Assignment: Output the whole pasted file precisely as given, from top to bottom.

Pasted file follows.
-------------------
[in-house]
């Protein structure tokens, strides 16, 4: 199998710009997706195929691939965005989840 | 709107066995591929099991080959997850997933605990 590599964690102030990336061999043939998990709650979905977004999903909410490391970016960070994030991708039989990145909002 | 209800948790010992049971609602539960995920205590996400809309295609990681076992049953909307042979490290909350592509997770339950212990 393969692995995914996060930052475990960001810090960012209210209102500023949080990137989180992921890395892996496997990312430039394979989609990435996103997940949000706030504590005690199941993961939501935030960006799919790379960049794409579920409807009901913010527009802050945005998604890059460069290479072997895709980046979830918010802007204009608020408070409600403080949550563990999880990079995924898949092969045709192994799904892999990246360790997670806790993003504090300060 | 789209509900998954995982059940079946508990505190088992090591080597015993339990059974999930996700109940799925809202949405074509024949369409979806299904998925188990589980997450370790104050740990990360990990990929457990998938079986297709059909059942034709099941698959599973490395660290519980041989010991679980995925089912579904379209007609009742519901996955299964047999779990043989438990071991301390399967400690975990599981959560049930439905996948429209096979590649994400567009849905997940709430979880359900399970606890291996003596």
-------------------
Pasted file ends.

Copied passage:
[in-house]
């Protein structure tokens, strides 16, 4: 199998710009997706195929691939965005989840 | 709107066995591929099991080959997850997933605990 590599964690102030990336061999043939998990709650979905977004999903909410490391970016960070994030991708039989990145909002 | 209800948790010992049971609602539960995920205590996400809309295609990681076992049953909307042979490290909350592509997770339950212990 393969692995995914996060930052475990960001810090960012209210209102500023949080990137989180992921890395892996496997990312430039394979989609990435996103997940949000706030504590005690199941993961939501935030960006799919790379960049794409579920409807009901913010527009802050945005998604890059460069290479072997895709980046979830918010802007204009608020408070409600403080949550563990999880990079995924898949092969045709192994799904892999990246360790997670806790993003504090300060 | 789209509900998954995982059940079946508990505190088992090591080597015993339990059974999930996700109940799925809202949405074509024949369409979806299904998925188990589980997450370790104050740990990360990990990929457990998938079986297709059909059942034709099941698959599973490395660290519980041989010991679980995925089912579904379209007609009742519901996955299964047999779990043989438990071991301390399967400690975990599981959560049930439905996948429209096979590649994400567009849905997940709430979880359900399970606890291996003596």